NCR Today

Maryknoll Centennial Symposium: Surprising lessons from Communist countries


Communist or socialist countries that restrict missionary activity and religious expression pose particular challenges to the practice of mission today, but countries such as China and Vietnam also have surprising lessons for the Catholic Church, Father Peter C. Phan told the Maryknoll Centennial Symposium this weekend.

China—where Maryknoll’s first missionaries had arrived in 1918—expelled all foreign missionaries in 1949. “But lo and behold, when Christians came back in the 1980s, we found a more vibrant Christianity in China than it was before,” said Phan, professor of theology at Georgetown University. “What we thought would be the end of mission turned out to be the flourishing of mission.”

“What we learned in those 30 to 40 years is that bishops and priests were dispensable,” Phan said with a laugh. “This is also the lesson we learned here during Vatican II. While the bishops were in Rome, the local churches prospered.”

Phan suggested that the distinction between the official and underground churches in China may be a Western lens that is “too limiting, too confining to understanding what is really happening on the ground.”

Maryknoll Centennial Symposium: Mission as friendship


When liberation theologian Father Gustavo Gutiérrez was asked to say a few impromptu words at the Maryknoll Centennial Symposium, he expressed gratitude for the work of Maryknoll priests and nuns in his native country of Peru, in particular for their mission of friendship.

“We do not have a true commitment to the poor without friendship,” said Gutiérrez, citing Jesus’ words, “I no longer call you servants… but friends” (John 15:15). “Friends are different but equal…. When we speak about the preferential option for the poor, we have to be close to them. Many people understand the witness of Maryknoll as being friends of the people.”

Plenary speaker Dr. Dana Robert picked up the theme of friendship in her talk Friday afternoon. “Mission as relationship: this is where we have to go now,” said Robert, director of the Center for Global Christianity and Mission at the Boston University School of Theology. Robert, a United Methodist, had just returned from the interreligious Global Christian Forum in Indonesia.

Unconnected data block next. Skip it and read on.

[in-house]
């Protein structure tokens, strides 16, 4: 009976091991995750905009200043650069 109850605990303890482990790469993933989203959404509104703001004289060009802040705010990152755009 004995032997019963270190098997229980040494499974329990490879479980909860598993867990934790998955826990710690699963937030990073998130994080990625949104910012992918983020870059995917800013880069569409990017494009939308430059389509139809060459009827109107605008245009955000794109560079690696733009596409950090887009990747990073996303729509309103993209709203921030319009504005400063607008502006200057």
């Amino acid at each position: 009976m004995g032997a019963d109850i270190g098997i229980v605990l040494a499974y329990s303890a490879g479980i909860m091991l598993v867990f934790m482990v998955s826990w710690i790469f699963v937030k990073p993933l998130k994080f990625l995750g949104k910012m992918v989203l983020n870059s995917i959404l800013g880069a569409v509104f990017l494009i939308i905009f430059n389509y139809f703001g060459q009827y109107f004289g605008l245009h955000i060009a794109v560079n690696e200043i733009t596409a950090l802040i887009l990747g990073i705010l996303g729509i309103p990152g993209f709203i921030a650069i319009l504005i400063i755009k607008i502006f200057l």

Tom Roberts' Emerging Church book now available


This is how I remember it. In late 2008 or early 2009, Tom Roberts broached the idea of setting out on a trek across the United States to find Catholic communities that are alive and life giving, that aren't bogged down in the mire of church politics and scandal.

From that idea came first a series of stories for our newspaper and website. You can still read those stories here: In Search of the Emerging Church.

Next came a book for Orbis, The Emerging Catholic Church: A Community's Search for Itself, which has just been released.

Tom was guest on Interfaith Voices, a public radio show hosted by Sr. Maureen Feilder, who also blogs for NCR Today. Here's a link to Tom and Maureen's conversation, which is titled The Changing Face of the Catholic Church.

Morning Briefing


Scalia's Goof on the Free Exercise Clause

Nobel Peace Prize Awarded to Three Activist Women. The winners were Liberian President Ellen Johnson Sirleaf — Africa’s first elected female president — her compatriot, peace activist Leymah Gbowee and Tawakul Karman of Yemen, a civil society campaigner.

Dear Occupy Wall Street: Will You Stand with Me?

Catholic Charities of Peoria ending state foster care contracts

Why Catholic Bishops are Targeting Obama on Religious Freedom

Wall Street protests


Rumor has it that the Wall Street Occupiers are coming to D.C. today. And they are spreading to other cities nationwide. It's about time. For many people, these protests are a welcome sign that the predatory attitudes and practices of Wall Street are seeping into the consciousness of ordinary citizens. Best of all, many of the young are beginning to act.

Prison hunger strike


This past week 4,100 California prisoners confined in maximum security sites have refused at least nine consecutive meals, meeting the California Department of Corrections and Rehabilitation (CDCR) standard for reporting a hunger strike. About 12,000 prisoners are reported by the Federal Receiver's office to have refused some meals this week.

On this day: Blessed Marie-Rose Durocher


On this day, 200 years ago, Eulalie Durocher was born in this house in Saint-Antoine-sur-Richelieu, Quebec, Canada.

In 1831, after her mother died, Eulalie and her father went to live with Eulalie's brother, Theophile, a priest at Beloeil. Eulalie managed the "household and the parish rectory. For the next thirteen years she learned a great deal about the spiritual and social needs of a parish, especially the need for schools. In 1843 the new bishop suggested that Eulalie form a religious congregation dedicated to education. Her brother strongly objected to losing his trusted right hand, but Eulalie overcame his resistance and with two companions founded the Sisters of the Holy Names of Jesus and Mary."

--The Big Book of Women Saints, by Sarah Gallick, HarperOne, 2007, page 315.


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In This Issue

April 21-May 4, 2017